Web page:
I wrote last spring of my grandmother’s passing. I won an award for that column. Love the award, still hate that I had the occasion to write it.
I’ve since written of the generosity of my ancestors. I come from a long line of curators. They lovingly get and keep all our collective family history.
They really aren’t hoarders or anything negative. They keep neat and precise records, photographs, and more antiques than even most museums can imagine. Need to put your hand on the exquisite glass basket that my great-great-grandmother used in her wedding in 1890-something. We’ve got that.
I am further blessed to come from a long line of people who are generous. With great grace, the belongings of my grandmother’s home have been divvied up.
We walked through the house together, choosing the items we would like to have to remember her by.
My cousin asked for the “don’t touch this” lamp. Apparently as a young boy he knew not to touch it, so of course he wanted nothing but to touch that lamp. It makes me smile to imagine him now at thirty-something, lovingly touching that lamp.
Slowly, we carved off pieces of my grandmother’s collective existence. So many lovely antiques. Exquisite glassware. Artwork, rugs and quilts.
There are so many beautiful pieces in my grandmother’s home that fit perfectly in mine. Our home is old, so antiques work. Lots of age and style. So what did I cart off from my grandmother’s wealth of antique treasures that means more to me than almost anything else?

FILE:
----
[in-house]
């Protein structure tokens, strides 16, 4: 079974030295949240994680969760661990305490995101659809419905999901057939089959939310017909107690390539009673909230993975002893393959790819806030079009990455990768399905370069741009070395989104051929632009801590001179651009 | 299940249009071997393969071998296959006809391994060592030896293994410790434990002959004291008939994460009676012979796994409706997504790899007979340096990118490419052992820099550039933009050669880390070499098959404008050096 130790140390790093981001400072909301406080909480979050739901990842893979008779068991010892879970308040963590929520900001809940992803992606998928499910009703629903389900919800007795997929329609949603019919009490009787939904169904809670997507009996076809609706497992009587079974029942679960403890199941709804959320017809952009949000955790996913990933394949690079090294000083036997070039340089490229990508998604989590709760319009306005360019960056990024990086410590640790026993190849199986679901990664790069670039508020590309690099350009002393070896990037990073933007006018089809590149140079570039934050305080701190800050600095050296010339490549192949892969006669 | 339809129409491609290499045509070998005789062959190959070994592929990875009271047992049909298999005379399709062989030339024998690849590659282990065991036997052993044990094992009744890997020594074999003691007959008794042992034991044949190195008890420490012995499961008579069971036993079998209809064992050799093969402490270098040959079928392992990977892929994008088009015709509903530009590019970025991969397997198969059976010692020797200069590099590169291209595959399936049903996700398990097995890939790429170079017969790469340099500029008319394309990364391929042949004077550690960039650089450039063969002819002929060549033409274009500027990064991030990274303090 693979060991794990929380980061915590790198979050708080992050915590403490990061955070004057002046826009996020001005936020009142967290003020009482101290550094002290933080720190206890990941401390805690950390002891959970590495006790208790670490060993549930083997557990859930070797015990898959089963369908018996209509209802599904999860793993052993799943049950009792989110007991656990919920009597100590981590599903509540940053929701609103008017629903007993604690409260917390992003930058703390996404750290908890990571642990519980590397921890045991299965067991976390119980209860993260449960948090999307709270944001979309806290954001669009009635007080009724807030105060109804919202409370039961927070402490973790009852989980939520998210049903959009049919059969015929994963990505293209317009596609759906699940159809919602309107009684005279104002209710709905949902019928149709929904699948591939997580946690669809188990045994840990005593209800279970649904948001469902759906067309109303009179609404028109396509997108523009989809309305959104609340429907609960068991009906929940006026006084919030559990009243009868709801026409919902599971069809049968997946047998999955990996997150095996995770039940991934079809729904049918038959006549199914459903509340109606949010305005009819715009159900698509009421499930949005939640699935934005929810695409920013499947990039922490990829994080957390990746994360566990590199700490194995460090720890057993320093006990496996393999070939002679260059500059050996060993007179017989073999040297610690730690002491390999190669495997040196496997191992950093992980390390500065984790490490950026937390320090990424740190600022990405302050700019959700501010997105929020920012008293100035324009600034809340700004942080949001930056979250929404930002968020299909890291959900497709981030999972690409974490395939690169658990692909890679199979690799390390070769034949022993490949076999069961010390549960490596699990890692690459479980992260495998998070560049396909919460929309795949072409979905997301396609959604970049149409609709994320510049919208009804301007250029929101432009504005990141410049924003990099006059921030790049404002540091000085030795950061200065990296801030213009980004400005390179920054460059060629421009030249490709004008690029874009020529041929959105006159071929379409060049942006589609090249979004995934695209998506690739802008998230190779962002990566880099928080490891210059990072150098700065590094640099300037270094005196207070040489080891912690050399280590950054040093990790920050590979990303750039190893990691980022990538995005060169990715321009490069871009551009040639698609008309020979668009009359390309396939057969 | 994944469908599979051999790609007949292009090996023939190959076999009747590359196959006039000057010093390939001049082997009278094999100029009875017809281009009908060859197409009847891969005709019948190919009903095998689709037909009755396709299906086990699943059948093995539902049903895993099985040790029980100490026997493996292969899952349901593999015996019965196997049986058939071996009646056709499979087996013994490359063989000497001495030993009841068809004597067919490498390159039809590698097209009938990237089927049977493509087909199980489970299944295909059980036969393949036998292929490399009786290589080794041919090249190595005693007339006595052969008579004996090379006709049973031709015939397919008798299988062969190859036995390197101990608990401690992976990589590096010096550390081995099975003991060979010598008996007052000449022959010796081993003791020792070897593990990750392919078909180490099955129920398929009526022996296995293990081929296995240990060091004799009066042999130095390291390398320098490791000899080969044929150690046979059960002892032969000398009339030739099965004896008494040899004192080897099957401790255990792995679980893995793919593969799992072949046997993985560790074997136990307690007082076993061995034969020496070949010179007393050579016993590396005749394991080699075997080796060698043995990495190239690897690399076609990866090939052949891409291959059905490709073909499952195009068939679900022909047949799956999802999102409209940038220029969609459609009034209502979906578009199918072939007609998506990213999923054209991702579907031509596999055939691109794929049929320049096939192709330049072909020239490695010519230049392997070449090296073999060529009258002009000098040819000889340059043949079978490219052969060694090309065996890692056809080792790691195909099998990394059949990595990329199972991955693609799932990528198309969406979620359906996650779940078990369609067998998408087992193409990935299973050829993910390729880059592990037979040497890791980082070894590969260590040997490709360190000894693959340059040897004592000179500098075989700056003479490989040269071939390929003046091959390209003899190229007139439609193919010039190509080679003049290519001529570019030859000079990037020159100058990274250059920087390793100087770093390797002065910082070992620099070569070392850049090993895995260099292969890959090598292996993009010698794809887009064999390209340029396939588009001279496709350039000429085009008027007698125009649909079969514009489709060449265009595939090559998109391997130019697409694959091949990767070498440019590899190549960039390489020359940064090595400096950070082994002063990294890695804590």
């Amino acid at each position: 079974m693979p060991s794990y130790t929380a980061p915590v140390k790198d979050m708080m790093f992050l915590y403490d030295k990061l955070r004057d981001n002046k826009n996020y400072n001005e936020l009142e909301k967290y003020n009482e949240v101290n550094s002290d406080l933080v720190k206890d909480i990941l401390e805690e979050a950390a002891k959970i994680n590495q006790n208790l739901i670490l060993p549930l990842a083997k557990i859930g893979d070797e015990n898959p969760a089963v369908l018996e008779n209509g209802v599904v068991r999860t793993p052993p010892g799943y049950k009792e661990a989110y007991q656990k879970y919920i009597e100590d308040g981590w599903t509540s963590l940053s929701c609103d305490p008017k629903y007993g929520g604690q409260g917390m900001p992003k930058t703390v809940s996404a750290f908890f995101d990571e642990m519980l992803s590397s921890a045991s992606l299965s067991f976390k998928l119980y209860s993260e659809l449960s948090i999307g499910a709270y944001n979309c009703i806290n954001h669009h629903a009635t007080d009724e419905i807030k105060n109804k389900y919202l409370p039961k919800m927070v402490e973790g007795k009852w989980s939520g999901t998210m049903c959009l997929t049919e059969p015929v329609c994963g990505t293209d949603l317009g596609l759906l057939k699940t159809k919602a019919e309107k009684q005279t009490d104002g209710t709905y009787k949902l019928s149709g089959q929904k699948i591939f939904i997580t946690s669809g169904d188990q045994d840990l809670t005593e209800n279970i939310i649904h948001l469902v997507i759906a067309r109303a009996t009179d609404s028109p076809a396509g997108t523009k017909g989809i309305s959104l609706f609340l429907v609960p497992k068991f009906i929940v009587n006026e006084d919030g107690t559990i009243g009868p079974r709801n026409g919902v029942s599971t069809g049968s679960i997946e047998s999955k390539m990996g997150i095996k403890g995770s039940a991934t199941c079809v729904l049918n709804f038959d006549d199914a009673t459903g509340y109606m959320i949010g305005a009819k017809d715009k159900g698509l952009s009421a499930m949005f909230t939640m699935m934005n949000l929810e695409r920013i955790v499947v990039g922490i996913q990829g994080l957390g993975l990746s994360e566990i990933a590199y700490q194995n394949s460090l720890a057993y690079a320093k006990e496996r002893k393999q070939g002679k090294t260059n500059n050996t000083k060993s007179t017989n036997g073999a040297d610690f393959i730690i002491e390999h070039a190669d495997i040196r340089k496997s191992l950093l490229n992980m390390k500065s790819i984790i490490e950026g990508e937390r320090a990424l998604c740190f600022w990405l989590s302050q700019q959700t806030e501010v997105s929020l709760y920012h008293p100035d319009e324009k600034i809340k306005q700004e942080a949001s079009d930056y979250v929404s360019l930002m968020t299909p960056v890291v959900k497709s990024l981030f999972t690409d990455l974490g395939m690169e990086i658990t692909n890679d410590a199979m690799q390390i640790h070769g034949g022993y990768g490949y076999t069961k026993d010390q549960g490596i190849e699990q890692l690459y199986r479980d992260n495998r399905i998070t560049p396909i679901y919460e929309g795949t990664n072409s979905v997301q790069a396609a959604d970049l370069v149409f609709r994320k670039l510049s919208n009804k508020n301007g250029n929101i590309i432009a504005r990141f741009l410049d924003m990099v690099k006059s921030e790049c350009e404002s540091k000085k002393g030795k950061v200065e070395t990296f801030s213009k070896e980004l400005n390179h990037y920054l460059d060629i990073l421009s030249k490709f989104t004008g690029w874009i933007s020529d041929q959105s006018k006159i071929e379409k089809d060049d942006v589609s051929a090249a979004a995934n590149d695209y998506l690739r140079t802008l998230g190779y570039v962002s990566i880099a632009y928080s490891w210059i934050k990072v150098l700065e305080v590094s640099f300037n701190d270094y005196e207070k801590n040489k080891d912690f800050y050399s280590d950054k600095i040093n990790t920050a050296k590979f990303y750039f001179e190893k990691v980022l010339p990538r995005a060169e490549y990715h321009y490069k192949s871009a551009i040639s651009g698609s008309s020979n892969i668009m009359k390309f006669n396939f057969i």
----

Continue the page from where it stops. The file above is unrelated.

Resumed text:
Yes, spoons. Common, ordinary, everyday kitchen spoons. I guess they could be dining room spoons, but I can tell you that in our lifetime, they rarely, if ever, were.
My great-grandmother, my grandmother’s mother, hailed from a time when you had very fancy dishes for holidays and special occasions. Fortunately, we had enough family gatherings that we did build a storehouse of memories about those dishes.
I know I was always enamored of a gold-colored flatware set. Yes, gold. I believe it hailed from the 1950s and let me tell you it was swanky. Holidays and bridge parties. You could be the talk of the town with those babies.
What I wanted, however, were the everyday spoons. Heavy and smooth, the entire set is probably 60 years old. That’s a lot of sipping of soup and tea.
When my great-grandmother passed and her home was emptied, those spoons and knives and forks moved to my grandmother’s house as her own memory of her parents.
We would use those spoons for another 2 1/2 decades at Gram’s house. How many times did my cousins and I stand over a sink full of hot, soapy water, making our teenage chatter as we washed those spoons among other things.
Now they have come to my home. They are obviously quality since they’ve been in constant use for six decades, and I plan to use them more.
I have always said I am a user. By this, I mean I believe in using things — not tucking them away in boxes and bins in attics and basements (never basements, shudder).
I believe that memories and meaning are not born in bringing things out once every decade, dusting them off and trying to get your children to understand that these things were meaningful once. Memories are built in the things used throughout our lives.
What’s more, my son now slurps cereal off a spoon that his great-great-grandfather ate off of as well. The spoons serve up a collective carry forward of family history — and a darn good bowl of soup.
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